Does your lawn have crabgrass? You might think all the wide-bladed grasses in your lawn are crabgrass, but there are actually many types of weed grasses, and some are very difficult to eliminate. If you live in Orem or Provo, chances are the wide-bladed grass in your lawn is actually tall fescue, quack grass, or orchard grass—not crabgrass.
Perennial vs. Annual Wide-bladed Weed Grasses
Wide-bladed weed grasses can be grouped into two categories: annuals and perennials. Annual weeds (like crabgrass) sprout, grow, and die every year. In the spring and summer, their seeds begin to grow; in the winter, annual weeds die off.
Perennial wide-bladed grasses live year-round. Like Kentucky bluegrass lawns, perennial weeds actively grow every spring and go dormant every winter. If you see a wide-bladed grass in your lawn during winter and early spring, it is a perennial-type weed grass like tall fescue, quack grass, or orchard grass (NOT crabgrass).
Crabgrass and Goosegrass—Two Annual Weed Grasses
Crabgrass is an annual weed grass, so it dies off every year. It starts to grow in early summer (usually in June) when soil temperatures rise to 50° F, so if you see a wide-bladed weed grass in your lawn in spring, it is not crabgrass.
Another way to differentiate crabgrass from other weed grasses is by its location and appearance. Smooth crabgrass usually grows near the edges of lawns and forms a clump with blades close to the ground. It has distinct, thin seed heads that usually extend beyond the leaves but remain close to the ground. Another type of crabgrass, called tall (or hairy) crabgrass has low-growing leaves but may also grow leaves that stick up instead of out.
Below is a 10-second video showing what crabgrass looks like.
Goosegrass is another type of annual weed grass. It grows in a clump close to the ground and has thick grass blades that radiate from the center. Grass blades are usually folded, and the plant tends to be thick and silvery-white at the base. Goosegrass usually comes up in the summer, a few weeks after crabgrass emerges.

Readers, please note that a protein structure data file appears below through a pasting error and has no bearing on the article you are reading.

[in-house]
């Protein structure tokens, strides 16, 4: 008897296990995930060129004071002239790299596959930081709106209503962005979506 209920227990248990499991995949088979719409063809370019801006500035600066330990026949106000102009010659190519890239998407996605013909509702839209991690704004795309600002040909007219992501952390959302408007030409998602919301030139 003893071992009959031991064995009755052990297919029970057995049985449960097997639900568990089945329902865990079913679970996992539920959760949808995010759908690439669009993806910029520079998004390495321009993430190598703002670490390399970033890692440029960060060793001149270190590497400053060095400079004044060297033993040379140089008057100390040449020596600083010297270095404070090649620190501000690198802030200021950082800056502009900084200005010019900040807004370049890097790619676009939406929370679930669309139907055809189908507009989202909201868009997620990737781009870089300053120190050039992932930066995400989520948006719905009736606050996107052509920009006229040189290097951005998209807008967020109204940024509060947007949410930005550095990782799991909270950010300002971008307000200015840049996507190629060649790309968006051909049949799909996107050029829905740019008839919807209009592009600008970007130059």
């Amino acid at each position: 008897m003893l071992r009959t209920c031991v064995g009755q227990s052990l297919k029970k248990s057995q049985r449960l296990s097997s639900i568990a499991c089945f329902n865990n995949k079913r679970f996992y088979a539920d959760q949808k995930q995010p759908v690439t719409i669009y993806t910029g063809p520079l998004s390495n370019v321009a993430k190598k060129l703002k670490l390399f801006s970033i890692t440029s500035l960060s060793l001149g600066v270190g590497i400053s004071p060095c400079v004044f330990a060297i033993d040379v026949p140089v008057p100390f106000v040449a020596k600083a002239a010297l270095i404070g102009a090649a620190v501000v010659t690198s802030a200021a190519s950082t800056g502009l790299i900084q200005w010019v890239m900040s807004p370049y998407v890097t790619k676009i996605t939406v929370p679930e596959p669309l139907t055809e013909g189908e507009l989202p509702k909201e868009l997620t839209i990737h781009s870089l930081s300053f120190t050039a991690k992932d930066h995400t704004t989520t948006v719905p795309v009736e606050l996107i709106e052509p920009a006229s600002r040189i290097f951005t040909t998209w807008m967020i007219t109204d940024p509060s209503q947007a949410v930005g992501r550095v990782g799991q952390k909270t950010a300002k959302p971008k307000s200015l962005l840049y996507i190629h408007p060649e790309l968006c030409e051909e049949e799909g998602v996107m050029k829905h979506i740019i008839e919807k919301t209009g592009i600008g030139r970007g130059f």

How to Control Crabgrass and Other Annual Weed Grasses
Because it is an annual weed, crabgrass is controllable with pre-emergent (a type of weed control that prevents seeds from sprouting) applied in the spring. After the pre-emergent is on the lawn, it will come in contact with any seeds that are starting to sprout, stopping them from growing.
Pre-emergent needs to be applied at the right time in order to be effective. To prevent crabgrass from growing, pre-emergent should be applied in mid-April to May.
Stewart’s applies pre-emergent every spring as a part of our lawn care program. Our lawn care program also includes broadleaf weed control, fertilizer, and grub control for insects that eat at the roots of the lawn. Call or text our office at 801-226-2261 for a free estimate.
Watch our YouTube video below for more information about crabgrass.
The Perennial Problem—Why Perennial Weed Grasses are Hard to Kill
Perennial weed grasses, such as tall fescue and orchard grass, can be found anywhere in the lawn—not just near the edges.
Tall fescue is a wide-bladed grass that grows more quickly than Kentucky bluegrass. Like crabgrass, it grows in a clump, but the grass blades usually stand up tall. The grass blades of tall fescue are very wide and coarse, and the base of the plant is usually red.
Orchard grass is a stubborn weed grass that spreads quickly. It forms tufts, has rough, flat stems and leaves, and grows upwards instead of outwards like crabgrass. Some types of orchard grass grow with grass blades dispersed throughout the lawn, and others grow in clumps.
These types of weed grasses are difficult to kill because they have root systems that are very similar to the Kentucky bluegrass you want in your lawn.
For this reason, if you try to get rid of the perennial wide-bladed grasses in your lawn, you risk damaging your healthy grass. However, because weed grasses tend to spread quickly, removing them from your lawn is likely your best option.
The only way to get rid of tall fescue, orchard grass, and other pesky perennial weed grasses is to dig them out or to spray them with a non-selective herbicide (a weed spray that kills all plants—including regular grasses and flowers).
To prevent them from spreading, try to remove perennial weed grasses from your lawn as soon as you see them.
Perennial weed grasses struggle to grow in healthy, thick lawns—the best way to prevent them from growing in the first place is to follow correct lawn care principles.
Call or text our office at 801-226-2261 to talk with a lawn specialist today!